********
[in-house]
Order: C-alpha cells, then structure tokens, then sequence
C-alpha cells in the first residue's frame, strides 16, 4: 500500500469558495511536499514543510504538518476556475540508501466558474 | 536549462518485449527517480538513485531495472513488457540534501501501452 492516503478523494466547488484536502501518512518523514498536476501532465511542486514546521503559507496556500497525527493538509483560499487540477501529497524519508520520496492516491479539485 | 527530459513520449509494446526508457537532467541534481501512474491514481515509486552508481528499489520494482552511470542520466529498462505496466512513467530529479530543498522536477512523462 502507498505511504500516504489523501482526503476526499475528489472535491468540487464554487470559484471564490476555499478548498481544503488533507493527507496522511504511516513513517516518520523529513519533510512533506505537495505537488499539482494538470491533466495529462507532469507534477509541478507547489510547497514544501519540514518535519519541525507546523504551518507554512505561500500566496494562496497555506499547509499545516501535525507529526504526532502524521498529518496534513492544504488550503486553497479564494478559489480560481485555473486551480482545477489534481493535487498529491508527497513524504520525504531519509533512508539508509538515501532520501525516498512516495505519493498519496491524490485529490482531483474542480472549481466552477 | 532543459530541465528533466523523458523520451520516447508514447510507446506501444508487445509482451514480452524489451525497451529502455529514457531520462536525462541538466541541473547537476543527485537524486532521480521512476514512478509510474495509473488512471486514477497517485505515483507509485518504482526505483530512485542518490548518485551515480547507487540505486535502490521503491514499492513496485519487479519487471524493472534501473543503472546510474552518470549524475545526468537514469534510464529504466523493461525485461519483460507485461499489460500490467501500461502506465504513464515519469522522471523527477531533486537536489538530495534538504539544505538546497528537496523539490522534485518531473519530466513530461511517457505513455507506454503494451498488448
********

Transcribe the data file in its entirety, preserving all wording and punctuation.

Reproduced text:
[in-house]
Order: C-alpha cells, then structure tokens, then sequence
C-alpha cells in the first residue's frame, strides 16, 4: 500500500469558495511536499514543510504538518476556475540508501466558474 | 536549462518485449527517480538513485531495472513488457540534501501501452 492516503478523494466547488484536502501518512518523514498536476501532465511542486514546521503559507496556500497525527493538509483560499487540477501529497524519508520520496492516491479539485 | 527530459513520449509494446526508457537532467541534481501512474491514481515509486552508481528499489520494482552511470542520466529498462505496466512513467530529479530543498522536477512523462 502507498505511504500516504489523501482526503476526499475528489472535491468540487464554487470559484471564490476555499478548498481544503488533507493527507496522511504511516513513517516518520523529513519533510512533506505537495505537488499539482494538470491533466495529462507532469507534477509541478507547489510547497514544501519540514518535519519541525507546523504551518507554512505561500500566496494562496497555506499547509499545516501535525507529526504526532502524521498529518496534513492544504488550503486553497479564494478559489480560481485555473486551480482545477489534481493535487498529491508527497513524504520525504531519509533512508539508509538515501532520501525516498512516495505519493498519496491524490485529490482531483474542480472549481466552477 | 532543459530541465528533466523523458523520451520516447508514447510507446506501444508487445509482451514480452524489451525497451529502455529514457531520462536525462541538466541541473547537476543527485537524486532521480521512476514512478509510474495509473488512471486514477497517485505515483507509485518504482526505483530512485542518490548518485551515480547507487540505486535502490521503491514499492513496485519487479519487471524493472534501473543503472546510474552518470549524475545526468537514469534510464529504466523493461525485461519483460507485461499489460500490467501500461502506465504513464515519469522522471523527477531533486537536489538530495534538504539544505538546497528537496523539490522534485518531473519530466513530461511517457505513455507506454503494451498488448